FDA panel recommends Novavax COVID-19 vaccine be the fourth allowed for use in US

A federal advisory committee recommended Tuesday that a fourth COVID-19 vaccine be authorized for use in the USA, this one from Novavax, a company based in Gaithersburg, Maryland.

The vaccine, which was supported by $1.8 billion in taxpayer funding, relies on a more traditional approach than the vaccines from Moderna and Pfizer-BioNTech, which have been used by more than three-quarters of Americans.

A third vaccine, from Johnson & Johnson, was used in more than 16 million people, but has been recommended as a second choice because of a side effect that's extremely rare but potentially lethal.

According to polling data, 73% of Americans want more vaccine choices.

Dr. Peter Marks, head of the Food and Drug Administration's vaccine review division, opened Tuesday's meeting by saying that because of vaccine hesitancy – which has left about 23% of the public unvaccinated – the government should do everything within its power to offer more options.

Before the vaccine can become available, the head of the FDA must agree with the advisory panel that the benefits of Novavax's vaccine outweigh its risks. Then, a Centers for Disease Control and Prevention panel and the CDC's director must sign off on the vaccine. That process is likely to take a few weeks at least.

Novavax said it has millions of doses available and ready to be shipped once it receives authorization.

The Novavax vaccine would be authorized for use in adults only in two doses. The company submitted a request, which the FDA is considering, to provide the same vaccine as a booster dose.

The two-dose Novavax vaccine was shown to be safe and 90% effective in a large study conducted in late 2020 and early 2021.

Coronavirus variants have emerged since the vaccine was tested, but Novavax officials said they are confident the vaccine will be effective.

"While we will be prepared to switch to a variant strain vaccine based on omicron, it is not yet clear if an omicron-specific vaccine will be required," the company said in a statement. "If an omicron-specific vaccine is required in the fall, we are confident we will be ready with our vaccine."

Novavax is conducting research to see whether an omicron-specific vaccine or a shot that protects against both the original strain and omicron would be more protective than the current formulation.

The company is prepared to "pivot" to protect against other variants as they emerge, according to the statement.

The committee spent several hours Tuesday discussing the safety of the Novavax vaccine, particularly as it relates to myocarditis, an inflammation of the heart muscle after infections and, less commonly, after some COVID-19 vaccinations.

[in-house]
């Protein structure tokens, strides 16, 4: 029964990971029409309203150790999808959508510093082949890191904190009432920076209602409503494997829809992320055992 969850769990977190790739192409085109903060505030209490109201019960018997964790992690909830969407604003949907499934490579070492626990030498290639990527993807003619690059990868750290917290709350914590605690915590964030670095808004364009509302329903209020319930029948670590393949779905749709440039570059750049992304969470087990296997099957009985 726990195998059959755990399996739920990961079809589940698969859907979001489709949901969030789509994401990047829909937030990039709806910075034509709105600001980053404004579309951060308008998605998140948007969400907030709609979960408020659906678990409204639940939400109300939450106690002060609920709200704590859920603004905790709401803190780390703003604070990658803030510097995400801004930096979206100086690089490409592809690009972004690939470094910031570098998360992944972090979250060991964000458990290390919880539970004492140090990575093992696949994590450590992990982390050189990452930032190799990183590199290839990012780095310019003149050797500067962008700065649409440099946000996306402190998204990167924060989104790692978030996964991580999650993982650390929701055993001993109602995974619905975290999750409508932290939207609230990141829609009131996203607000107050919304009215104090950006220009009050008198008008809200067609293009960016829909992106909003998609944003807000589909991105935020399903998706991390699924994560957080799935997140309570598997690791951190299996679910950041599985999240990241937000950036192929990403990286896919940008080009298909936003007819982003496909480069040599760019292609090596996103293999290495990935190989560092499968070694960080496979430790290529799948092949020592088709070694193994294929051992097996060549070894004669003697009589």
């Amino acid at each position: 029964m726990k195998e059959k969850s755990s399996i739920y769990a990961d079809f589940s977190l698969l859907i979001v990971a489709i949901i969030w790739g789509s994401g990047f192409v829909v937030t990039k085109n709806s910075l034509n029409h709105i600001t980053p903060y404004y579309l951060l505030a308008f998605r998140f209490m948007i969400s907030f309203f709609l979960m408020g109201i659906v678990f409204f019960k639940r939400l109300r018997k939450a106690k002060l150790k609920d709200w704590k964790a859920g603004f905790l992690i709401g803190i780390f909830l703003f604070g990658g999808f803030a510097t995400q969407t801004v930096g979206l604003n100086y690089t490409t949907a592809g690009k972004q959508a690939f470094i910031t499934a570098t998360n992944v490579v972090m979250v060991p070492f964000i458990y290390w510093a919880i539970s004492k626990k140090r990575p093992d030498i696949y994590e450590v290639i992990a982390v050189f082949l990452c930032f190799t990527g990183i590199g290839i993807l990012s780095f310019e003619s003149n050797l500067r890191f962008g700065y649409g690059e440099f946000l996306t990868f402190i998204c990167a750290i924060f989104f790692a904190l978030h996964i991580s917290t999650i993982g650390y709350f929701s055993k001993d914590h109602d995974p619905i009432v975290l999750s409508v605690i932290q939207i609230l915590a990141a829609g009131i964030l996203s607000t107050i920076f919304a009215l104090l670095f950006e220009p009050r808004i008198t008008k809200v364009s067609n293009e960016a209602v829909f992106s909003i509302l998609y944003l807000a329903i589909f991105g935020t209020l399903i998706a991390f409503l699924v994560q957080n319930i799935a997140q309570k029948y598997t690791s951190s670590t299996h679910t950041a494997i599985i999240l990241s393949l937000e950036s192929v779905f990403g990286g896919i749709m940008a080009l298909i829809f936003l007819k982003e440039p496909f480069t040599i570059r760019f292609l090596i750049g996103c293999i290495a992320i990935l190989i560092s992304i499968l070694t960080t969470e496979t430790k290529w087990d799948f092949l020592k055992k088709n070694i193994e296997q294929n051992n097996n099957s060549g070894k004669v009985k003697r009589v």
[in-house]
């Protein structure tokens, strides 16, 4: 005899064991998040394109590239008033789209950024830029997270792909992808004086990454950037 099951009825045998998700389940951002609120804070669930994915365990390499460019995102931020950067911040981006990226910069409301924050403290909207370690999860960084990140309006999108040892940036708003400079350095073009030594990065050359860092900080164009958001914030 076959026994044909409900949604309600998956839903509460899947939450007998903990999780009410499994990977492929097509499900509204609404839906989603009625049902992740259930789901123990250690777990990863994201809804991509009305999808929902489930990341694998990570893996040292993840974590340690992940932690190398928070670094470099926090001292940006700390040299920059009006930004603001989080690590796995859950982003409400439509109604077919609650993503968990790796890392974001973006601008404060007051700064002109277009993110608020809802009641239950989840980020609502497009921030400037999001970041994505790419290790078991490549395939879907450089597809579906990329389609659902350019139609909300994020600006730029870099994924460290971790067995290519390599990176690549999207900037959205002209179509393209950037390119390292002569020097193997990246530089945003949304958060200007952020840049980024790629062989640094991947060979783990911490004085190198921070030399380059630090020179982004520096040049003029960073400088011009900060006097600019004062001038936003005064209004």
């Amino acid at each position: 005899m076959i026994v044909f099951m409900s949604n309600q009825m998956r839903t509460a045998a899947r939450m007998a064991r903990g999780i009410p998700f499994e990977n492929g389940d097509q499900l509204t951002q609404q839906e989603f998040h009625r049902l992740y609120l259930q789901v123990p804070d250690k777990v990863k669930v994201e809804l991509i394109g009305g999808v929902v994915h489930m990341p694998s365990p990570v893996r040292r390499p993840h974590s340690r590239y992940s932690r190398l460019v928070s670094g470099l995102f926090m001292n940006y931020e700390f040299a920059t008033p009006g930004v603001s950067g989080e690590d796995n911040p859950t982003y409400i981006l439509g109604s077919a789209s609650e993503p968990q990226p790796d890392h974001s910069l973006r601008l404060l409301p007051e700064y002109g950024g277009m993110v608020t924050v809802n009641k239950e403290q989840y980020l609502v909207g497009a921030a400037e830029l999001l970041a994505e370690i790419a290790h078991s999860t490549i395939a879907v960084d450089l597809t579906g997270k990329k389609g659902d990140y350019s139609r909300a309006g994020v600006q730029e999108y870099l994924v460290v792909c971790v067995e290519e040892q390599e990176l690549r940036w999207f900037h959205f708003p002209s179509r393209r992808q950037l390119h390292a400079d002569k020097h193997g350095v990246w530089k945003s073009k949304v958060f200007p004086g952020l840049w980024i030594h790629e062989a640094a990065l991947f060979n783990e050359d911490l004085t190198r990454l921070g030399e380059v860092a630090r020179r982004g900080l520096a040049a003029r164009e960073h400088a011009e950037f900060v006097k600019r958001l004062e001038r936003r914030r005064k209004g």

Novavax officials said they don't think the rate of myocarditis is any higher among trial participants than the general population, but FDA officials said it remains a question. Panel members said they support language on the vaccine label clarifying that most COVID-19 vaccines appear to increase the risk for myocarditis, particularly among young men.

The Novavax vaccine is a protein-based vaccine and includes an adjuvant to boost its effectiveness. The protein-based technology has been used in other vaccines.

The spike protein found on the surface of the coronavirus that causes COVID-19 is manufactured in insect cells, then delivered, along with the adjuvent, inside a nanoparticle. The immune system learns to recognize this spike protein and to attack it when seen again on the virus.

The Moderna and Pfizer-BioNTech vaccines, instead, are based on so-called mRNA technology, which triggers the body to manufacture its own spike protein, which trains the immune system. Although mRNA technology was developed before the pandemic, it was first used at large scale against COVID-19.

The J&J vaccine uses a harmless virus to deliver the same spike protein.

The 22-member committee voted 21-0 in favor of authorizing the vaccine. One member, Dr. Bruce Gellin, chief of Global Public Health Strategy for the Rockefeller Foundation, said he didn't vote yes because he felt that the study data, collected in 2020-2021, was outdated for combating the omicron variant and he wanted to see more recent real-world data.

"We need insights into performance, not just science that tells about its promise," he said in explaining his vote.

Dr. Michael Nelson, chief of the Asthma, Allergy and Immunology Division at UVA Health and UVA School of Medicine in Charlottesville, Virginia, said he supports providing another vaccine option for people who are allergic to existing vaccines.

He said he expects people will need three doses of the Novavax vaccine to provide the same kind of protection seen after boosting with the mRNA shots.

Dr. Cody Meissner, who directs the pediatric infectious disease unit at Tufts University School of Medicine in Boston, supported the idea of providing another option to the public.

"mRNA vaccines are a great gift to humanity," he said, but "there's always an opportunity to improve."

Contact Karen Weintraub at kweintraub@usatoday.com.

Health and patient safety coverage at USA TODAY is made possible in part by a grant from the Masimo Foundation for Ethics, Innovation and Competition in Healthcare. The Masimo Foundation does not provide editorial input.

This article originally appeared on USA TODAY: Novavax COVID-19 vaccine recommended by FDA panel for use in US